Preparing For The Worst | United Airlines Loses $2 Billion In 1st Quarter
CHICAGO: United Airlines on Monday reported a $2.1 billion pre-tax loss between January and March, the first U.S. carrier to place a dollar amount on first quarter carnage, a period in which demand went from strong to nearly non-existent within weeks because of a once-in-a-century global pandemic.
First quarter generally is weakest for U.S airlines, but United has in recent years been making money, reporting $367 million in profit in the first three months of last year. As recently as January, executives expected another strong quarter, reporting reasonable demand in most markets, including China.
Then it all came crashing down. First the Chinese market cratered, then Asia more broadly. Next, European demand fell, led by Italy, and then by mid-March, Americans essentially stopped traveling, even domestically.
This month, United executives have said demand has fallen to nearly zero, with the airline racing to cut flights while still satisfying U.S. government demands that it pull out of as few cities as possible. No one knows when conditions will improve.
In its filing Monday with the U.S. Securities and Exchange Commission, the airline said revenue had decreased $100 million, each day, during the last two weeks of March, measured on a year-over-year basis.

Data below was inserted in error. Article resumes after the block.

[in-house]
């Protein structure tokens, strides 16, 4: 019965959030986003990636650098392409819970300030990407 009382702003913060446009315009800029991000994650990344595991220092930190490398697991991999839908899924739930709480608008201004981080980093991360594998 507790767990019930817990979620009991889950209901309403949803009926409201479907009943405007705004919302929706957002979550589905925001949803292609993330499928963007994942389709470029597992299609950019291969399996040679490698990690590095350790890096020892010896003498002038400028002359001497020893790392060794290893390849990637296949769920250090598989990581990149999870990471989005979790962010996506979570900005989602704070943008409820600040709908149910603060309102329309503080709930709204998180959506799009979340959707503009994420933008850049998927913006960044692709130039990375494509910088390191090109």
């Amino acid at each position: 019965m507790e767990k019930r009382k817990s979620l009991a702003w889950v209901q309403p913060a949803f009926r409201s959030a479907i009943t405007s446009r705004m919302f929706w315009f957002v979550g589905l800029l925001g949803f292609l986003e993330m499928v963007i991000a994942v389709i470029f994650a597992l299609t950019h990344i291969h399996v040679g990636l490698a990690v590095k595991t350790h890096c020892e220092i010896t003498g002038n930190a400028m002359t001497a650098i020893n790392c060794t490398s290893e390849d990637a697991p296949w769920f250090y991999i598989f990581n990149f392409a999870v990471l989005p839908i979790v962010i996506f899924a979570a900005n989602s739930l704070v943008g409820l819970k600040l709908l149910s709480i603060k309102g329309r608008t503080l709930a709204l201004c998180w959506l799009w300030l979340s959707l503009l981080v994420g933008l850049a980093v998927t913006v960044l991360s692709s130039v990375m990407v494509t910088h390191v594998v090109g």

Despite United’s big loss and late quarter revenue drop, indications suggest the worst is still to come.
From January through March, United announced total revenue of $8 billion, a 17 percent drop, year-over-year. That’s a significant but not massive revenue decrease drop, and was likely so modest because the Covid-19 pandemic did not seriously hit the United States until March.
United’s second quarter revenue is likely to drop much more substantially. The airline is preparing for what could be the worst quarter in aviation history, it said in its filing.
United has cut 80 percent of capacity this month, and will slash 90 percent in May. Schedules for later this year have seen fewer changes, but in its filing, United said those will be evaluated soon. “The Company plans to proactively evaluate and cancel flights on a rolling 60-day basis until it sees signs of a recovery in demand,” it said.
United has been looking to increase cash, with the airline reporting Monday that it had $6.3 billion in cash and cash equivalents on April 16.